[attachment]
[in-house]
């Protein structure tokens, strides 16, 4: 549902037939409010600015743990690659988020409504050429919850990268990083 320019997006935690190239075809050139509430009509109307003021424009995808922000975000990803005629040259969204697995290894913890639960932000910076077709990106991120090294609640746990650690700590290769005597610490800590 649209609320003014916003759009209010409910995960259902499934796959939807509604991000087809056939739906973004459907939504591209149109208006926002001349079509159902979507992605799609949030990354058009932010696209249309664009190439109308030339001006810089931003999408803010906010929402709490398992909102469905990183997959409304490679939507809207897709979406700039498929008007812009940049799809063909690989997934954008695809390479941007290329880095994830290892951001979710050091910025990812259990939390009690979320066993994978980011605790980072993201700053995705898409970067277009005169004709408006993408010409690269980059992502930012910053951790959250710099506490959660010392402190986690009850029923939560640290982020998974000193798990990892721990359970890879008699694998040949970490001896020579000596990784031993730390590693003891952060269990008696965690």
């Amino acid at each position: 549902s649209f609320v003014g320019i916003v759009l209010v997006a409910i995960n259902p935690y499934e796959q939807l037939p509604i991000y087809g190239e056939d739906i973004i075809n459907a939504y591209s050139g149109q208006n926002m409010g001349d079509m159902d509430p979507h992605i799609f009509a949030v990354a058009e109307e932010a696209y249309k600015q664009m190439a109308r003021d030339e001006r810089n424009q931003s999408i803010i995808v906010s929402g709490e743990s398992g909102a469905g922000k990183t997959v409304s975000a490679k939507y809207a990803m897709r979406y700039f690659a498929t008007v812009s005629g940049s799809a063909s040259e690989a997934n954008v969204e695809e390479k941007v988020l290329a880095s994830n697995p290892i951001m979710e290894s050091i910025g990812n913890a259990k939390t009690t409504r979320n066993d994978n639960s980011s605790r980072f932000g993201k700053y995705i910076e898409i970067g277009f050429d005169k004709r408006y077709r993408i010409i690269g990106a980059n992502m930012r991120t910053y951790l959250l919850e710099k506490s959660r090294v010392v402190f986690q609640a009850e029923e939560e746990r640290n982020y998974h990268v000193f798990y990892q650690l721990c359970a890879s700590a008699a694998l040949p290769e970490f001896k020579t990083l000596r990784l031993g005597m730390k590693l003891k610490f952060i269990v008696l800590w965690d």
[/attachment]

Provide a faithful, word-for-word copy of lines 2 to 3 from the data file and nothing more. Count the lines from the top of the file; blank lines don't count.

């Protein structure tokens, strides 16, 4: 549902037939409010600015743990690659988020409504050429919850990268990083 320019997006935690190239075809050139509430009509109307003021424009995808922000975000990803005629040259969204697995290894913890639960932000910076077709990106991120090294609640746990650690700590290769005597610490800590 649209609320003014916003759009209010409910995960259902499934796959939807509604991000087809056939739906973004459907939504591209149109208006926002001349079509159902979507992605799609949030990354058009932010696209249309664009190439109308030339001006810089931003999408803010906010929402709490398992909102469905990183997959409304490679939507809207897709979406700039498929008007812009940049799809063909690989997934954008695809390479941007290329880095994830290892951001979710050091910025990812259990939390009690979320066993994978980011605790980072993201700053995705898409970067277009005169004709408006993408010409690269980059992502930012910053951790959250710099506490959660010392402190986690009850029923939560640290982020998974000193798990990892721990359970890879008699694998040949970490001896020579000596990784031993730390590693003891952060269990008696965690």
């Amino acid at each position: 549902s649209f609320v003014g320019i916003v759009l209010v997006a409910i995960n259902p935690y499934e796959q939807l037939p509604i991000y087809g190239e056939d739906i973004i075809n459907a939504y591209s050139g149109q208006n926002m409010g001349d079509m159902d509430p979507h992605i799609f009509a949030v990354a058009e109307e932010a696209y249309k600015q664009m190439a109308r003021d030339e001006r810089n424009q931003s999408i803010i995808v906010s929402g709490e743990s398992g909102a469905g922000k990183t997959v409304s975000a490679k939507y809207a990803m897709r979406y700039f690659a498929t008007v812009s005629g940049s799809a063909s040259e690989a997934n954008v969204e695809e390479k941007v988020l290329a880095s994830n697995p290892i951001m979710e290894s050091i910025g990812n913890a259990k939390t009690t409504r979320n066993d994978n639960s980011s605790r980072f932000g993201k700053y995705i910076e898409i970067g277009f050429d005169k004709r408006y077709r993408i010409i690269g990106a980059n992502m930012r991120t910053y951790l959250l919850e710099k506490s959660r090294v010392v402190f986690q609640a009850e029923e939560e746990r640290n982020y998974h990268v000193f798990y990892q650690l721990c359970a890879s700590a008699a694998l040949p290769e970490f001896k020579t990083l000596r990784l031993g005597m730390k590693l003891k610490f952060i269990v008696l800590w965690d």